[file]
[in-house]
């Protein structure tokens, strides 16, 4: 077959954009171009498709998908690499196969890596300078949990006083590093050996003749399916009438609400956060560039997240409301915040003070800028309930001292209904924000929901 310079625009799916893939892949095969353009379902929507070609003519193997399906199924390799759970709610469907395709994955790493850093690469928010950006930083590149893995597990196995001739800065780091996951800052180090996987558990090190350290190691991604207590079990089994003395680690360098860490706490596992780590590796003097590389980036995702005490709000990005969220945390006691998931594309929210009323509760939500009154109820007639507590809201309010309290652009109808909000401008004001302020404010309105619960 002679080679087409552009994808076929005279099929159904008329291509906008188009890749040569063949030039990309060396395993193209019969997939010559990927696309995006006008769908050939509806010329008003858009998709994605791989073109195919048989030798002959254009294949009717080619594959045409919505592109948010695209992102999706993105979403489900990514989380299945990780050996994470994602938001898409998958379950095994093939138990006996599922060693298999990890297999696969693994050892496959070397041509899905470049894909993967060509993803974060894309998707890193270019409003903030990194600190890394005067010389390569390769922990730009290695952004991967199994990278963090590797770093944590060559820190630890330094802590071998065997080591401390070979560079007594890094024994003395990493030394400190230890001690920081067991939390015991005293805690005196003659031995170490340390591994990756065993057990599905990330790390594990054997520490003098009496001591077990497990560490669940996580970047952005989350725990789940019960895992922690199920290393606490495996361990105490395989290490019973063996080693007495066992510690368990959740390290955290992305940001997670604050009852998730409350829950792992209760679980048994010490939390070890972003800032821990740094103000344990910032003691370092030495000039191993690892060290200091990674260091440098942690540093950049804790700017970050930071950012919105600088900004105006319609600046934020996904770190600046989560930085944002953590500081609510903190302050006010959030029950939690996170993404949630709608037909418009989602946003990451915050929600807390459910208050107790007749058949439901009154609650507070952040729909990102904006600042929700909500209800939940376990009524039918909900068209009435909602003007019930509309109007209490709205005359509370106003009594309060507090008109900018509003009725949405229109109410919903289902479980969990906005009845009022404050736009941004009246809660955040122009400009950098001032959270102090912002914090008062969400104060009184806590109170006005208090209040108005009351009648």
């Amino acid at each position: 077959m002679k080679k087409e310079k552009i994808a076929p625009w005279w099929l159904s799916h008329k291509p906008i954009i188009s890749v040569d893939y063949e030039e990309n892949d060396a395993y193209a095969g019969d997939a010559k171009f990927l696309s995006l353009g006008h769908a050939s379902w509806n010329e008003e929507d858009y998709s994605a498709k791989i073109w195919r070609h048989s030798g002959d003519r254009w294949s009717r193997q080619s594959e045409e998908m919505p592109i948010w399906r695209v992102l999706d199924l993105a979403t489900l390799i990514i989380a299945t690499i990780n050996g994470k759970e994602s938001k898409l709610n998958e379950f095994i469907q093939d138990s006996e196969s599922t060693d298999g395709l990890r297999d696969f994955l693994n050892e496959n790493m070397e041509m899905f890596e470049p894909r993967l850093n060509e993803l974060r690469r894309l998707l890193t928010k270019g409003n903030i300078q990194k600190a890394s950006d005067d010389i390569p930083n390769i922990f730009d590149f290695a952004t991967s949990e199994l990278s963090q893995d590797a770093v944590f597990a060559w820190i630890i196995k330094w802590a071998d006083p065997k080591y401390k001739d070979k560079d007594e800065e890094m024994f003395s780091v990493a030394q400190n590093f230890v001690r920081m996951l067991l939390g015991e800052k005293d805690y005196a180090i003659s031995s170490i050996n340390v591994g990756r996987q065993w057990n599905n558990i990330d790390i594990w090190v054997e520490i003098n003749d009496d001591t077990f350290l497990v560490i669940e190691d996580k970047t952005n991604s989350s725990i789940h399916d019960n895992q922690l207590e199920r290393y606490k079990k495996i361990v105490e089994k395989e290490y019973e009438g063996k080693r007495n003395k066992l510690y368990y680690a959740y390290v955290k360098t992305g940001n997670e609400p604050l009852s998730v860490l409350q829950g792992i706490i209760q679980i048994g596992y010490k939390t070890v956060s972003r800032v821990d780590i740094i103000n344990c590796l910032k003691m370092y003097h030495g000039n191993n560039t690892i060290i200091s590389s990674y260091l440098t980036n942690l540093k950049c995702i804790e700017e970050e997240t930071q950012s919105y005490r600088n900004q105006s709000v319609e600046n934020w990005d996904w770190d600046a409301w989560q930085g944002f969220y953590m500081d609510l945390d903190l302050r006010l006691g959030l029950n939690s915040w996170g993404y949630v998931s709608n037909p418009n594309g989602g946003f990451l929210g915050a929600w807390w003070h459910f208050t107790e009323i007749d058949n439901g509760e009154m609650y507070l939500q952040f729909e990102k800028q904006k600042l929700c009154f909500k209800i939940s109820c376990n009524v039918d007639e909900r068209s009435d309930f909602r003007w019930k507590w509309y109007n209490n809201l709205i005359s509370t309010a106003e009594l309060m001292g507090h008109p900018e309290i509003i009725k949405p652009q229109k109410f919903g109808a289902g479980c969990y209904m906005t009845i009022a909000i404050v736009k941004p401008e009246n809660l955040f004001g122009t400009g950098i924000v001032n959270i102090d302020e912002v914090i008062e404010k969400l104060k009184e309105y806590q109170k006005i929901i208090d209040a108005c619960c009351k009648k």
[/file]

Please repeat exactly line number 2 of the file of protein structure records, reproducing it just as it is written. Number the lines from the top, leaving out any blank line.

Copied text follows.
């Protein structure tokens, strides 16, 4: 077959954009171009498709998908690499196969890596300078949990006083590093050996003749399916009438609400956060560039997240409301915040003070800028309930001292209904924000929901 310079625009799916893939892949095969353009379902929507070609003519193997399906199924390799759970709610469907395709994955790493850093690469928010950006930083590149893995597990196995001739800065780091996951800052180090996987558990090190350290190691991604207590079990089994003395680690360098860490706490596992780590590796003097590389980036995702005490709000990005969220945390006691998931594309929210009323509760939500009154109820007639507590809201309010309290652009109808909000401008004001302020404010309105619960 002679080679087409552009994808076929005279099929159904008329291509906008188009890749040569063949030039990309060396395993193209019969997939010559990927696309995006006008769908050939509806010329008003858009998709994605791989073109195919048989030798002959254009294949009717080619594959045409919505592109948010695209992102999706993105979403489900990514989380299945990780050996994470994602938001898409998958379950095994093939138990006996599922060693298999990890297999696969693994050892496959070397041509899905470049894909993967060509993803974060894309998707890193270019409003903030990194600190890394005067010389390569390769922990730009290695952004991967199994990278963090590797770093944590060559820190630890330094802590071998065997080591401390070979560079007594890094024994003395990493030394400190230890001690920081067991939390015991005293805690005196003659031995170490340390591994990756065993057990599905990330790390594990054997520490003098009496001591077990497990560490669940996580970047952005989350725990789940019960895992922690199920290393606490495996361990105490395989290490019973063996080693007495066992510690368990959740390290955290992305940001997670604050009852998730409350829950792992209760679980048994010490939390070890972003800032821990740094103000344990910032003691370092030495000039191993690892060290200091990674260091440098942690540093950049804790700017970050930071950012919105600088900004105006319609600046934020996904770190600046989560930085944002953590500081609510903190302050006010959030029950939690996170993404949630709608037909418009989602946003990451915050929600807390459910208050107790007749058949439901009154609650507070952040729909990102904006600042929700909500209800939940376990009524039918909900068209009435909602003007019930509309109007209490709205005359509370106003009594309060507090008109900018509003009725949405229109109410919903289902479980969990906005009845009022404050736009941004009246809660955040122009400009950098001032959270102090912002914090008062969400104060009184806590109170006005208090209040108005009351009648």